January 26 2015 Latest news:
Sunday, July 13, 2014
A Norfolk hospital closed its maternity unit more times than almost any other hospital in Britain last year.
The Queen Elizabeth Hospital, in King’s Lynn, closed its doors to pregnant mums 24 times last year, making it the fifth-worst in Britain in a BBC investigation.
Health watchdogs placed the hospital in special measures last October, citing a lack of nurses as a concern.
Valerie Newton, deputy director of nursing and patient experience, said closures were based on staffing levels.
“The trust is always concerned when any closure impacts on our patient services. It should be noted when the unit is closed, the closure is reviewed on a four-hourly basis.”
Jo Segasby, director of women, children’s and cancer services at Norfolk and Norwich University Hospital said the demand for services there has grown. She said: “There were 14 closures of the delivery suite from April 2013 to March 2014 with fewer once the unit expanded.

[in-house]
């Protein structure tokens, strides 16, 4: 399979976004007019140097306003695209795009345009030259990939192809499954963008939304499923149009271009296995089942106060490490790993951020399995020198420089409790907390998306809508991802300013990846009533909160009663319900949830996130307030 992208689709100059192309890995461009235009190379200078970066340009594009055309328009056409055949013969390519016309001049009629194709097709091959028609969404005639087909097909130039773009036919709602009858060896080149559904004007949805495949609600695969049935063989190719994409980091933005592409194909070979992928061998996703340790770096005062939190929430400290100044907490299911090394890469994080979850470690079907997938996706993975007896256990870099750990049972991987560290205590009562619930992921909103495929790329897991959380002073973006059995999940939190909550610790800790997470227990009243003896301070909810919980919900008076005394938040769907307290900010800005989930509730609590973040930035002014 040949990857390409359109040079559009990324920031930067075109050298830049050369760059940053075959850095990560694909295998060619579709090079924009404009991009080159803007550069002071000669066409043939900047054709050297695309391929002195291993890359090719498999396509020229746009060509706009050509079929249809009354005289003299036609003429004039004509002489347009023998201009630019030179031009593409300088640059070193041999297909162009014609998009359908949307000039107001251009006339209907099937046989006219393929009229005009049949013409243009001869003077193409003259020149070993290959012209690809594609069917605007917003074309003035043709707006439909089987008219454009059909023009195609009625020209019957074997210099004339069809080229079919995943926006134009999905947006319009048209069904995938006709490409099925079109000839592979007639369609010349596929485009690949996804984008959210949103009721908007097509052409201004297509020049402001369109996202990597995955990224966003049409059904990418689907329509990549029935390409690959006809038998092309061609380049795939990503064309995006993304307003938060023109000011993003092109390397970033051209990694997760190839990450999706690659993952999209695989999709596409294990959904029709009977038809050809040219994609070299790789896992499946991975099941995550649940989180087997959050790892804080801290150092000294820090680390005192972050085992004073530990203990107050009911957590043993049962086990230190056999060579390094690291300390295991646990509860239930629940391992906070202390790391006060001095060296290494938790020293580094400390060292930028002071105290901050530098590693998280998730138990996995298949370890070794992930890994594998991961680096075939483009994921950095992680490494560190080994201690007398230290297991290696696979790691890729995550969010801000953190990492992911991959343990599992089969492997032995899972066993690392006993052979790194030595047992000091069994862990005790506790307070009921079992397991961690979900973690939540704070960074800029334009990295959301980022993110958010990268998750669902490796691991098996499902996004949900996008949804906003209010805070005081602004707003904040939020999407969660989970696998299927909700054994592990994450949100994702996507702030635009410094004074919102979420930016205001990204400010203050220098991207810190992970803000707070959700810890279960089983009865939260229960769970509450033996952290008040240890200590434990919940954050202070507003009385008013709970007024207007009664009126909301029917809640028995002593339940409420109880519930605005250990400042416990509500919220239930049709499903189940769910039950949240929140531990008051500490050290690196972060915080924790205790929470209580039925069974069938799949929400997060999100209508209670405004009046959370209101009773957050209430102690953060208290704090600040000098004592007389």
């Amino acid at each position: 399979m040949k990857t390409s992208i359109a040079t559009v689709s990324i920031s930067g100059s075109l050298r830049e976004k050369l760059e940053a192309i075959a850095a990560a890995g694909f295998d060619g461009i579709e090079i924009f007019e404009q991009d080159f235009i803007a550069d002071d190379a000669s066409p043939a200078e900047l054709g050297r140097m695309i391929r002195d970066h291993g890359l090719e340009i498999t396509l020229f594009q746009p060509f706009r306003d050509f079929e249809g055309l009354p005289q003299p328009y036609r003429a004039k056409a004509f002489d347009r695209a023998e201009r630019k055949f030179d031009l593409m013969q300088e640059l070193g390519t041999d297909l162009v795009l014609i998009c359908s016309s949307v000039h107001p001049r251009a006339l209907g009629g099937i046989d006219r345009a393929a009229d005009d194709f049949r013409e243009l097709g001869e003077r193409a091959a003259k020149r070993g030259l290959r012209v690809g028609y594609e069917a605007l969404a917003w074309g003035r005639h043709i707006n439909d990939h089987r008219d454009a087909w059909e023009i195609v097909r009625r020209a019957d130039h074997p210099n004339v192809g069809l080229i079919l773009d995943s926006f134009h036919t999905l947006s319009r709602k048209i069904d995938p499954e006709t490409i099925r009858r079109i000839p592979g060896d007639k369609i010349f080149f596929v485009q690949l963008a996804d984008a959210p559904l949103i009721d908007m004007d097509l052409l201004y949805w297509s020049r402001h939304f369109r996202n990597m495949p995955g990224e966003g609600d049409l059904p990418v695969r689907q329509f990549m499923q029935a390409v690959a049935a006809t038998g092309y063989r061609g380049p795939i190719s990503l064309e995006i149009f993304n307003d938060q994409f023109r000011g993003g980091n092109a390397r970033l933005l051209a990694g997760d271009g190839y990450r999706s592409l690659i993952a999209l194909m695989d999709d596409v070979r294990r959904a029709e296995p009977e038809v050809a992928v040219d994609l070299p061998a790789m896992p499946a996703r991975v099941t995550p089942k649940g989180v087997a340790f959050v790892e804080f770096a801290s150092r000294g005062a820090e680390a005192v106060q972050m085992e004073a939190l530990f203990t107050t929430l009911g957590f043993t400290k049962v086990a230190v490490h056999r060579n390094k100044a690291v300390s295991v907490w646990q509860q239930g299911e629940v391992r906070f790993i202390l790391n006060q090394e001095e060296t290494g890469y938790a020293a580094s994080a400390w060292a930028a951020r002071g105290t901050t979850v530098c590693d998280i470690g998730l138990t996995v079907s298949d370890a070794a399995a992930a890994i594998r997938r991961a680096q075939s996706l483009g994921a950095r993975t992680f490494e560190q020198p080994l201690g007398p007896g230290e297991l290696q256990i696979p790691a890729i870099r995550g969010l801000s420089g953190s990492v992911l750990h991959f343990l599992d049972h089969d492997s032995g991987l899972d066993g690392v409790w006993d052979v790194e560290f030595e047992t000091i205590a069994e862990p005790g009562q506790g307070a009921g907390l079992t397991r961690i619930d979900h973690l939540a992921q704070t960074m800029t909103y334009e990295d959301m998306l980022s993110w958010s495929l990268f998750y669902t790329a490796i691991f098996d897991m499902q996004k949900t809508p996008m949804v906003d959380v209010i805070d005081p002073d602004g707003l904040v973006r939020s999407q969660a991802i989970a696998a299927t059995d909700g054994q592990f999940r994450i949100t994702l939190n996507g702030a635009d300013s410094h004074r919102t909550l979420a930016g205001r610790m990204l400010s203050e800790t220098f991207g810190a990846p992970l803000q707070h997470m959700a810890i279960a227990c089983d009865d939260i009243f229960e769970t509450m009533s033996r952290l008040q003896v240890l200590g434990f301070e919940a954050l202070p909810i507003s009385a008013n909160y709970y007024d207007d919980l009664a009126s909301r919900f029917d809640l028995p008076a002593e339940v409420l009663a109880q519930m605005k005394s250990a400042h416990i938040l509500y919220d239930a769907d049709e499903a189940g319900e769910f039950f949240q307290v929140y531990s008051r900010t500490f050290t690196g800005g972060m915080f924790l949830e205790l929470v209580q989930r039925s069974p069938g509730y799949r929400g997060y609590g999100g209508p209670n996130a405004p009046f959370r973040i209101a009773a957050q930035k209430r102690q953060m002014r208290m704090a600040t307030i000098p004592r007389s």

“We make every effort to accommodate women in labour and a decision to temporarily close the maternity unit is not taken lightly.”
A spokesman for the James Paget University Hospital in Gorleston said it has not experienced any maternity unit closures.
But Cathy Warwick, chief executive of the Royal College of Midwives, described the situation as the “tip of the iceberg”.
She said: “It is a sign of serious underlying problems in maternity services. England remains seriously short of midwives and we still need another 4,500 extra midwives in the NHS, now. When units close their doors it leaves those women turned away possibly upset and disappointed because they are not giving birth in the unit of their choice.
She added: “It is also very worrying for those women who... may be distressed to have to travel to another unit, possibly some miles away.”
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